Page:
"Journalism" professionals STILL can not Identify their competition.
If you have an automotive engineer who writes an insightful three page description of an engine his team is developing every three years, that used to not be a problem. Even though it was just as well written as someone with a journalism or English degree might write.
It was one article every three years that only the man's friends were likely to see. If they shared it, well a few xerox copies mailed around still don't reach that many people even if it pyramids out seven times and by the time the last group gets it it will be a month later if they were being mailed.
Fast foreword to now.
There are thousands of engineers. Every 1095 of them writing once every three years equal one story a day. Written, generally, for free. As in costs no money. As in they are writing for their own vanity.
And on the web, writing in interest forums, or having those forums available as a place their friends might send the article - it will be seen.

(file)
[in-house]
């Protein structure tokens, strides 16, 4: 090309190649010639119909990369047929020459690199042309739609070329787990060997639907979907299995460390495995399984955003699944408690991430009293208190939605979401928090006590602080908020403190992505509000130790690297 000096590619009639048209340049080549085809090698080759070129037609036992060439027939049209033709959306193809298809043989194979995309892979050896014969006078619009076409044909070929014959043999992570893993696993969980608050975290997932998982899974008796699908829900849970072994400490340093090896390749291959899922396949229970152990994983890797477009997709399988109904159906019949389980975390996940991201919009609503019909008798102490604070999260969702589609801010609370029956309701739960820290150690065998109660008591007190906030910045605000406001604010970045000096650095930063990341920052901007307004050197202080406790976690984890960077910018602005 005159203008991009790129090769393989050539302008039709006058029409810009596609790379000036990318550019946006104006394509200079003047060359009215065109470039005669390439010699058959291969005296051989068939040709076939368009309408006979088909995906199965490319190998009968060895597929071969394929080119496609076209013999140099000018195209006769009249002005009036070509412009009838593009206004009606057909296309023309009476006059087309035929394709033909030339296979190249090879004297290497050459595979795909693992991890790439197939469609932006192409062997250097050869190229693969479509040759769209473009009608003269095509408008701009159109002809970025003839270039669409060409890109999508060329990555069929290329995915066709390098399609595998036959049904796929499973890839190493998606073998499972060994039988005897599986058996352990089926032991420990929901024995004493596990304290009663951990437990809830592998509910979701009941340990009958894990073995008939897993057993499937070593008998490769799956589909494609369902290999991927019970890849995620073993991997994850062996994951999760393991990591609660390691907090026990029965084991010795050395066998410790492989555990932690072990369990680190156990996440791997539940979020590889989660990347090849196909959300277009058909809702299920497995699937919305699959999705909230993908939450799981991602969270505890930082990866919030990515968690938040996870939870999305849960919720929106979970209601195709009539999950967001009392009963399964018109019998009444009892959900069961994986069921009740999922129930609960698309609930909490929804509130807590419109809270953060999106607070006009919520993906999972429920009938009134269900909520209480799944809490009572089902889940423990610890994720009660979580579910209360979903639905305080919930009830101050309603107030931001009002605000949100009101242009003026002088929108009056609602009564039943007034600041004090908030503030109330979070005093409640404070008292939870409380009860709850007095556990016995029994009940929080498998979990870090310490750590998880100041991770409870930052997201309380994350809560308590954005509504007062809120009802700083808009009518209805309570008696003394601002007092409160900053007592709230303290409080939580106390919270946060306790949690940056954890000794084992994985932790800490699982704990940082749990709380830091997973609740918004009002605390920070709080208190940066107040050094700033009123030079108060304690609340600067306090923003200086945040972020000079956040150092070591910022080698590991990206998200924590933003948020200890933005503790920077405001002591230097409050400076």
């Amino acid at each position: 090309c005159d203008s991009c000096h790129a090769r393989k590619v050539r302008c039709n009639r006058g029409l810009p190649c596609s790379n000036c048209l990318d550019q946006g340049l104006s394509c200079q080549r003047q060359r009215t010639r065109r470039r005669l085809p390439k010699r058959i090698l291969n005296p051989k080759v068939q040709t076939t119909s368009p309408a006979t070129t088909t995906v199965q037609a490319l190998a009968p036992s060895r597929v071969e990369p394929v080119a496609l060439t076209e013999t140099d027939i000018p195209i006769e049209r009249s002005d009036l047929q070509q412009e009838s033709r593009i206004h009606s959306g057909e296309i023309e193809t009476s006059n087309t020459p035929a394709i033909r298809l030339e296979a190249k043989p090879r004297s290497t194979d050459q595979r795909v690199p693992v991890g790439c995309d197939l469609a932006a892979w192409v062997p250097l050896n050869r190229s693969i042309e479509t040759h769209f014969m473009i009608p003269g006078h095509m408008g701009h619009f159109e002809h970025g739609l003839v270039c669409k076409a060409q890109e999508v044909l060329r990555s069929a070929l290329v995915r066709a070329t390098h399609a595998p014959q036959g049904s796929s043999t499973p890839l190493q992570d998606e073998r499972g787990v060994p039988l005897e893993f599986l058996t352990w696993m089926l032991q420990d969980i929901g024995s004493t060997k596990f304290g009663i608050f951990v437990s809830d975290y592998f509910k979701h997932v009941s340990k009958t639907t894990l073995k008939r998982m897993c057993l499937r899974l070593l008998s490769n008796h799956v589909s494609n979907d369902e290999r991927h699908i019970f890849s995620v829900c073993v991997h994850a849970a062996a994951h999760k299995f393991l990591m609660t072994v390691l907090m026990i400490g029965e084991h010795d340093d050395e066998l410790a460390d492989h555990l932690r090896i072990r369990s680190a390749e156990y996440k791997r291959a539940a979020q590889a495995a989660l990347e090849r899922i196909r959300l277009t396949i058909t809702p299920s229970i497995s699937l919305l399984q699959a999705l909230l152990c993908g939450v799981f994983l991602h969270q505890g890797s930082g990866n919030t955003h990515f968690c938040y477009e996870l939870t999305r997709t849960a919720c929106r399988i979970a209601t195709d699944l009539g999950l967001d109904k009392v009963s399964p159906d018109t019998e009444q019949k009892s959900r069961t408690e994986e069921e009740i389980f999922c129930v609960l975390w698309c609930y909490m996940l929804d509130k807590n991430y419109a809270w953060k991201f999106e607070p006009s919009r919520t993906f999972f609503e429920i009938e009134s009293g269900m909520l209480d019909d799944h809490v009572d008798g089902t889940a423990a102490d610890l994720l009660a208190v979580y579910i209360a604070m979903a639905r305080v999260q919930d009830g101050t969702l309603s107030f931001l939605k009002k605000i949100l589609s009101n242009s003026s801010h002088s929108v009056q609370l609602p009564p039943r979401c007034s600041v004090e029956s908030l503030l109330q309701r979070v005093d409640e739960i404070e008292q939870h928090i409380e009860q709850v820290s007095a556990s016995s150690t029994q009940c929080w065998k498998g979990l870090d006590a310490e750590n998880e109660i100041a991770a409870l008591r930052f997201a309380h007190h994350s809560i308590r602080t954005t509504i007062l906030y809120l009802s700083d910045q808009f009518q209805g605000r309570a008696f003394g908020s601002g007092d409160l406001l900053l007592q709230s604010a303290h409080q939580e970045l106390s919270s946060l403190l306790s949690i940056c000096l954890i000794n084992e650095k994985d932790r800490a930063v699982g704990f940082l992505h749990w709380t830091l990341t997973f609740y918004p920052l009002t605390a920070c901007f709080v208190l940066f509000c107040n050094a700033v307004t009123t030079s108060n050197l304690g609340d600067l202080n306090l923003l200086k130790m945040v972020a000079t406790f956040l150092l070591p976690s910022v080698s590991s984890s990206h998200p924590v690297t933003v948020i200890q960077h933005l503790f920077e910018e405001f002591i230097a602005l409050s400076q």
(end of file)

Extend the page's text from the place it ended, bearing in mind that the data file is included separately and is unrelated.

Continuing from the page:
Extend this out to other interests, because it carries over across the board.
Journalists keep looking at the picture trying to figure out how content producers are going to be paid in the new media.
The stopper is that they have to compete with people who write about any given subject as well or better than they possibly can WHO DON'T EXPECT TO BE PAID.
When the internet arrived and provided a means for people to disseminate their writings, this became inevitable. I saw it, Drudge saw it, hundreds and hundreds of people saw and have been discussing it for over a decade.
The dinosaur media is late to the party.